Tom and Jerry: Defenders of All Things Right and Good

Sunday, July 13, 2008

Energy Part 1 - Priorities for Energy Policy

Energy drives cars, moves our goods, heats and cools our homes and enables our economy to grow. We are completely dependant on inexpensive energy to sustain our way of life. Gasoline prices are approaching $5 a gallon and utilities cost more than ever before. Our supply of affordable energy is at risk. This country is facing an energy crisis. Aside from the non-negotiable moral issues of life and marriage (100k pdf), nothing is more important in this election year than sound energy policy. That is why I starting a blog series to examine the issues relating to energy. I'll cut through the spin and the rhetoric and get down to the truth.

First, lets talk politics. I'll say for the record that I am voting for John McCain mainly because of his pro-life values, his willingness to support marriage and his national security credentials. However, I will not let my support of McCain bias this report. I will say upfront that some of McCain's energy proposals are good, but some are very bad. The same is true about Obama's energy plan. The solution to this energy crisis will require Republicans and Democrats to cooperate to do what is right for this great nation.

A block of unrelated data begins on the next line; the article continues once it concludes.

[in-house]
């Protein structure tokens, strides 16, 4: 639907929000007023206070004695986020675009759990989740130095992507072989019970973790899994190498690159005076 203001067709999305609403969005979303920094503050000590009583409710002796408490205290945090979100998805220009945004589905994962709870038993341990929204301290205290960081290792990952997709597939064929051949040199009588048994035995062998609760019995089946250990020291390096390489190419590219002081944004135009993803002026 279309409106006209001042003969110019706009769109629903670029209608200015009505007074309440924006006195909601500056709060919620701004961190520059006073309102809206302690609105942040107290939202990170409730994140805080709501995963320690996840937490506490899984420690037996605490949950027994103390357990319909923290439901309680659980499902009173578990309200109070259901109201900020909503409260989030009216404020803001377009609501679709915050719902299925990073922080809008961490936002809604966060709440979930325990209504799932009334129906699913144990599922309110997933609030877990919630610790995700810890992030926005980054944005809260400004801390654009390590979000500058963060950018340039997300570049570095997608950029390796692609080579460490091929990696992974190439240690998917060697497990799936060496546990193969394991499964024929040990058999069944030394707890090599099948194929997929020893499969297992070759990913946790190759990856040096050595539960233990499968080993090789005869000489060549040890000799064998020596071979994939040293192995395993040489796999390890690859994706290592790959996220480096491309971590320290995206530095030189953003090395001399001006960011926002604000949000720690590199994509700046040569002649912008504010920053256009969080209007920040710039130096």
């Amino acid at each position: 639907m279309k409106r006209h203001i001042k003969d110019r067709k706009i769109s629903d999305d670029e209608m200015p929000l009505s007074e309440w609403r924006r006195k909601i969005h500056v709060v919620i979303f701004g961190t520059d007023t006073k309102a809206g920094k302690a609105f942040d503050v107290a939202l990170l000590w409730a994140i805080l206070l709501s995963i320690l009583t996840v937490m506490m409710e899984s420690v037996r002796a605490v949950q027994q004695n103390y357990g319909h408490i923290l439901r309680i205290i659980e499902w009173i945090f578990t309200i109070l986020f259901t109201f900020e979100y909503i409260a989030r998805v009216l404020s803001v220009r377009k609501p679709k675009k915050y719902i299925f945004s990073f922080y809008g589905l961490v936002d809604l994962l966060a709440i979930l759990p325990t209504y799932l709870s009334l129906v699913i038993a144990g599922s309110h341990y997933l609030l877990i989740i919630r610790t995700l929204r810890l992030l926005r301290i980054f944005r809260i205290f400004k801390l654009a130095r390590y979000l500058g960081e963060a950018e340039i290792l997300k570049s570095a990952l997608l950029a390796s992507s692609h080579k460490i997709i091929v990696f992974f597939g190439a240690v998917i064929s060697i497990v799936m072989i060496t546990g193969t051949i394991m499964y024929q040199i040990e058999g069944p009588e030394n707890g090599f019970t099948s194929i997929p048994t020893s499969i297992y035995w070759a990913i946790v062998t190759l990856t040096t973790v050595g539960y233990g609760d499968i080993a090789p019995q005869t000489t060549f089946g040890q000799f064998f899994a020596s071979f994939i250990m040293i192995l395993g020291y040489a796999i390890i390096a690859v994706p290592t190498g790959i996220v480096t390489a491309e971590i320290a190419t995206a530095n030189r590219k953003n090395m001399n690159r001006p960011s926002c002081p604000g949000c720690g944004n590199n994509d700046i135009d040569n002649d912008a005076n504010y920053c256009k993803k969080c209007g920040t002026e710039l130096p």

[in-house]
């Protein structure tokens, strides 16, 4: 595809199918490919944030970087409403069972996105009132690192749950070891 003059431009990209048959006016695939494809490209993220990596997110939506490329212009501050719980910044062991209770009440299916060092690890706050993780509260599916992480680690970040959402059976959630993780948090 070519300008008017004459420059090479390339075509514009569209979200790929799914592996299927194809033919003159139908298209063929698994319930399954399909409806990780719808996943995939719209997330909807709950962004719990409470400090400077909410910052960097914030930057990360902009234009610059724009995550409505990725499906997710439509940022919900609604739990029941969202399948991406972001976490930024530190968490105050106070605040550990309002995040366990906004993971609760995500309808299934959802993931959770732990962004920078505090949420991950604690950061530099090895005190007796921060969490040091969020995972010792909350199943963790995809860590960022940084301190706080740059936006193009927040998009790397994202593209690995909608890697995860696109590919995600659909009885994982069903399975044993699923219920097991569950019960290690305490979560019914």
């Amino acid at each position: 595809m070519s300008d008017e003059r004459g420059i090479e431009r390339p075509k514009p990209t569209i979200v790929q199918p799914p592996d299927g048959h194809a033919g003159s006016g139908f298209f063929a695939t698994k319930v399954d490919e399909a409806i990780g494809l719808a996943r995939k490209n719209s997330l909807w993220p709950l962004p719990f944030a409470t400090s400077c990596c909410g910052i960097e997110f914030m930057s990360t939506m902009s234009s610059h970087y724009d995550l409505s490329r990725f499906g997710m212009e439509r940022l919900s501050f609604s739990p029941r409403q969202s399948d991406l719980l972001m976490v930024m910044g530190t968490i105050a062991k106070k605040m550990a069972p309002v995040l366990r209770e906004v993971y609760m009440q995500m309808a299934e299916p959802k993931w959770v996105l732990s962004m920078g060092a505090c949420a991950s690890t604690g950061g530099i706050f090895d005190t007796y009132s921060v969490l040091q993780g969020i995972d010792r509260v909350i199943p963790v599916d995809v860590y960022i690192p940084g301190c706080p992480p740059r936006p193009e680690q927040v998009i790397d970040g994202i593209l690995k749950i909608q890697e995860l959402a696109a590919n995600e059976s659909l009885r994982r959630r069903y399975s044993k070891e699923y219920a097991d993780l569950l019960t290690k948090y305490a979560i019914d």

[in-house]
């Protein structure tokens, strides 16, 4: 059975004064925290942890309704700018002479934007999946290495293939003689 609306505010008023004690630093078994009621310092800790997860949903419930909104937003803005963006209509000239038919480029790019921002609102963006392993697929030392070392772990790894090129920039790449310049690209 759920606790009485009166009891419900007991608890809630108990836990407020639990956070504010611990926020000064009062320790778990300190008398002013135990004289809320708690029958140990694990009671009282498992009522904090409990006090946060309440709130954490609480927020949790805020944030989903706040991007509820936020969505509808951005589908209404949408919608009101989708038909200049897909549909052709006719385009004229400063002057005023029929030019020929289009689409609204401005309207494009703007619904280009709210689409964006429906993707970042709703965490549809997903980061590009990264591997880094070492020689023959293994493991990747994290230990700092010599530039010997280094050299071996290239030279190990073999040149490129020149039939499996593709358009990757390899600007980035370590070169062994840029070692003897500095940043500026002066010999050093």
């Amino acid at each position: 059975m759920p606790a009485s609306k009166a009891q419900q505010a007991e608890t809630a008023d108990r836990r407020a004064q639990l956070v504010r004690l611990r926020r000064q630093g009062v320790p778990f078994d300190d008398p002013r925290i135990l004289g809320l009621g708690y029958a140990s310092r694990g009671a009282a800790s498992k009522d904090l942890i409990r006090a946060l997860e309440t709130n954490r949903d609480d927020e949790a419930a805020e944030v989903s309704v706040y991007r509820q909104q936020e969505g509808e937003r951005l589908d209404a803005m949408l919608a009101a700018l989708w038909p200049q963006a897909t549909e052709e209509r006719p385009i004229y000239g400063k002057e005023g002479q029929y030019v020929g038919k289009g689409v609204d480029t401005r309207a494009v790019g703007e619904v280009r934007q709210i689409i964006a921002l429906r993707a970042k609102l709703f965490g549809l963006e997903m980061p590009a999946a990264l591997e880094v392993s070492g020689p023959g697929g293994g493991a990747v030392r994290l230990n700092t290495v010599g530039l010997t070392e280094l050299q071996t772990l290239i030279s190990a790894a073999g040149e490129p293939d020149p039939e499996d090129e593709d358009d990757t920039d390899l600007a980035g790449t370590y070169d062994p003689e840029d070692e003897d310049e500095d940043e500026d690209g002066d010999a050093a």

Second, advocates of various energy solutions often have different objectives. There are three energy objectives which are most common among well meaning people. Here they are listed in the order according to my priorities:

  1. Securing energy independence for the United States
  2. Reducing the pollution of our environment
  3. Reducing the release of greenhouse gases into the atmosphere

Often these objectives overlap, but sometimes they compete. For example: coal is an affordable source of energy which can be used to help secure our energy independence, but it produces quite a but of CO2. Nuclear energy releases no greenhouse gases, but it can pollute the environment in other ways.

Another point worth mentioning is that there is a distinction between #2 and #3. Many make the mistake of thinking greenhouse gases are pollutants. However, the two most common greenhouse gases are carbon dioxide (CO2) and water vapor (H2O) are clean and natural. Humans exhale CO2 with every breath. Plants breath CO2 and convert it to oxygen. Water is a critical ingredient in all life. Aside from the possibility that CO2 may cause global warming, there is nothing harmful about CO2, and it is certainly not a pollutant. However, despite the facts, many in the media unfairly disparage this clean gas.

In future posts we examine these objectives, see why I have prioritized them and consider policy options that can lead to real energy solutions. Stay tuned.

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